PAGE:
Citizen of the Year: Albert Lea woman finds joy in volunteering with numerous organizations in the community

Published 9:44 am Wednesday, March 2, 2022

Since she was a child, Albert Lean Cindy Gandrud has known the value of volunteering.

“My mom and dad volunteered, and I not only saw that but I was a part of it so much,” Gandrud said. 

She watched them take part in their volunteer efforts, and the way of life became engrained in her as she grew into adulthood. 

Gandrud now leads Albert Lea’s Meals on the Go program, is chairwoman of the Friends of the Library board and is involved in numerous efforts at First Lutheran Church. She was involved in several other service opportunities before the COVID-19 pandemic that she hopes she will be able to pick back up soon. 

“It’s my heart,” she said. “I enjoy giving back to the community. It has given a lot back to me.”

For her efforts to give back in numerous parts of her life, Gandrud is being recognized as the Tribune’s annual Citizen of the Year.

“It is difficult to imagine how any one citizen has done so much and continues to offer so much for our community, especially when it is done with so much joyful, selflessly enthusiastic energy,” said Bill Buege, who nominated Gandrud for the award. 

A life of volunteering

Gandrud, 72, has lived in Albert Lea most of her life with the exception of about eight years. 

Her experiences as a youth helped shape her into the giving person she is today. 

Buege said Gandrud accompanied her dentist father as he provided dental care for nursing home residents and she remembers traveling with her mother as she brought a woman to visit a relative in prison.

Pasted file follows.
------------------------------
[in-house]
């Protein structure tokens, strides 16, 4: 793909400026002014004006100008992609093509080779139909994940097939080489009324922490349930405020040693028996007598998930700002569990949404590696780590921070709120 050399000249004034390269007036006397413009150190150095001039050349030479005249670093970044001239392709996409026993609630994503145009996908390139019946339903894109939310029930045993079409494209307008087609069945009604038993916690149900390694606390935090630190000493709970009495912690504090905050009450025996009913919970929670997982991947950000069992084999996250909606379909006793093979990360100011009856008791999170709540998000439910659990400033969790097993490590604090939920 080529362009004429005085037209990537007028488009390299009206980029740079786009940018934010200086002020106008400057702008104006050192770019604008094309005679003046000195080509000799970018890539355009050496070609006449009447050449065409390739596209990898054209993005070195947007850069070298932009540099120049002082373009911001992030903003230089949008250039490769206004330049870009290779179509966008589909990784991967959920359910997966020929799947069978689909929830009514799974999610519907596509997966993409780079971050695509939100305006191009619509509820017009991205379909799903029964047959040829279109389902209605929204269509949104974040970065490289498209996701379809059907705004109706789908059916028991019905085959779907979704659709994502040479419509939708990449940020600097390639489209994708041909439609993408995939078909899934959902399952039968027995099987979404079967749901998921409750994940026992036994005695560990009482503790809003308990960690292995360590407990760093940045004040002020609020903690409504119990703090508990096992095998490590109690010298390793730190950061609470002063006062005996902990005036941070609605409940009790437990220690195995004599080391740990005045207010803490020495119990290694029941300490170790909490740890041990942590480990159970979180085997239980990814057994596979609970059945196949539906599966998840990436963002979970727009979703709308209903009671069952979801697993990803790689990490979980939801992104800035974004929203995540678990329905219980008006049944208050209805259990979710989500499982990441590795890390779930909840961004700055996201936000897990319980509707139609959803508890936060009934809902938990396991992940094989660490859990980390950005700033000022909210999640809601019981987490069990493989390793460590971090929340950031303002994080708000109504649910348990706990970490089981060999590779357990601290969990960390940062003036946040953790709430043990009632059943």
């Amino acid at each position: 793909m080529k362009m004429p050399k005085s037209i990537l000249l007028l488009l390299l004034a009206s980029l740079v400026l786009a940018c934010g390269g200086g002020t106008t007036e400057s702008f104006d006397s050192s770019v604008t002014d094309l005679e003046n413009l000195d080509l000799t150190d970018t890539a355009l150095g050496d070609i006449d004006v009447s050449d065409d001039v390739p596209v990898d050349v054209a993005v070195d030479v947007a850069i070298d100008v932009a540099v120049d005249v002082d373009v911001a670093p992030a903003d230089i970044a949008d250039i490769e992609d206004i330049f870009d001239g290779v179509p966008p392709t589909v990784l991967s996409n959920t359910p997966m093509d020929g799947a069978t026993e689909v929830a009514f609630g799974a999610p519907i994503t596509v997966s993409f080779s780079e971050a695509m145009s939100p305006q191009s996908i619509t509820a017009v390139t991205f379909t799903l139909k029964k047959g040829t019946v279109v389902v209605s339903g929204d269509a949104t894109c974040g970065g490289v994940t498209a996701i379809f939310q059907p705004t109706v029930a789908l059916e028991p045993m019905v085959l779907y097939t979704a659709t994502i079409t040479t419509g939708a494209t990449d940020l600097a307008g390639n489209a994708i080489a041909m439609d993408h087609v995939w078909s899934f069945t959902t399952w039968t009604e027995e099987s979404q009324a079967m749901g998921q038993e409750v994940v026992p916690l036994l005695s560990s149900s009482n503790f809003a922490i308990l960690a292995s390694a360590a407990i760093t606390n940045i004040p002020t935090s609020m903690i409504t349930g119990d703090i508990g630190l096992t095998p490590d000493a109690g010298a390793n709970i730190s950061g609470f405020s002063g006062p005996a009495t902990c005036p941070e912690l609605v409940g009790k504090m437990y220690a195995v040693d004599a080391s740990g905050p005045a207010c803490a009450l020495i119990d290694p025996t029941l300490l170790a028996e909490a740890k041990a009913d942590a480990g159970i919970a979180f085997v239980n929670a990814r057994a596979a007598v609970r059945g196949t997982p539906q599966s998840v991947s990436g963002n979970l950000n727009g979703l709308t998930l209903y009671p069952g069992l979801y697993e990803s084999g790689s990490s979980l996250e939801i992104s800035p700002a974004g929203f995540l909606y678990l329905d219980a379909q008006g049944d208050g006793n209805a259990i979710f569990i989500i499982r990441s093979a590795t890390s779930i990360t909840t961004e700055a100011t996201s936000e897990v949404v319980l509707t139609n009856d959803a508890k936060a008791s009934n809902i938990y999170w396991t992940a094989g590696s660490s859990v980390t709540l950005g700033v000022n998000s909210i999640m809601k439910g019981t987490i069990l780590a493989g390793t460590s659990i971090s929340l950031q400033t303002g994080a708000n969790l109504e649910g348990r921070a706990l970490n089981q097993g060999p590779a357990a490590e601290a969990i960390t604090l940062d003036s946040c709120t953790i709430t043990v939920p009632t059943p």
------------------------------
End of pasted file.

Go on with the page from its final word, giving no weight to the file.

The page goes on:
As a youngster, she babysat for people, then volunteered as a nursing assistant in nursing homes and became a candy striper in Naeve Hospital, he said. Later, she volunteered at both the old Carnegie and Austin Community College libraries. She worked nights as a volunteer advocate at the Victim Crisis Center, was a respite volunteer at Senior Resources, provided canine therapy with her dog at nursing homes and volunteered care for hospice patients. She hopes to resume many of these services when COVID restrictions are lifted, though there are still many other efforts she is involved in. 

Retired from the Albert Lea Public Library, Gandrud now works part time through Curt’s Long Term Care Pharmacy, delivering prescription medications to nursing homes and group homes. 

She said she was introduced about 10 to 12 years ago to the Meals on the Go program through Virginia Hermanson, a longtime family friend. The program delivers meals Mondays through Fridays to people throughout the community. 

Hermanson started her as a driver delivering food to residents, and then as a checker, who helps box up the food and get it ready for distribution. 

When Hermanson retired, Gandrud took over doing intake — people call her to get added or removed from the list or to make changes in their dietary restrictions. 

Then, about five years ago, Joann Schwartz, who led the whole program at the time, retired, and she asked Gandrud to take over as director. 

In that role, every weekday morning Gandrud calls Mayo Clinic Health System in Albert Lea, whose staff prepares the food, and lets them know the stats for the day — how many people will receive food, who may have canceled for that day or if there is anyone new to add to the list. 

On Mondays and Tuesdays, other volunteers help dish up the food with the health system staff and get the food out to the volunteer drivers. Gandrud fills in the other three days of the week.

She said the program, which started 50 years ago, serves about 75 people presently and has about 55 volunteer drivers altogether. 

In addition to providing a healthy meal for residents, it also is a way for them to get interaction with others.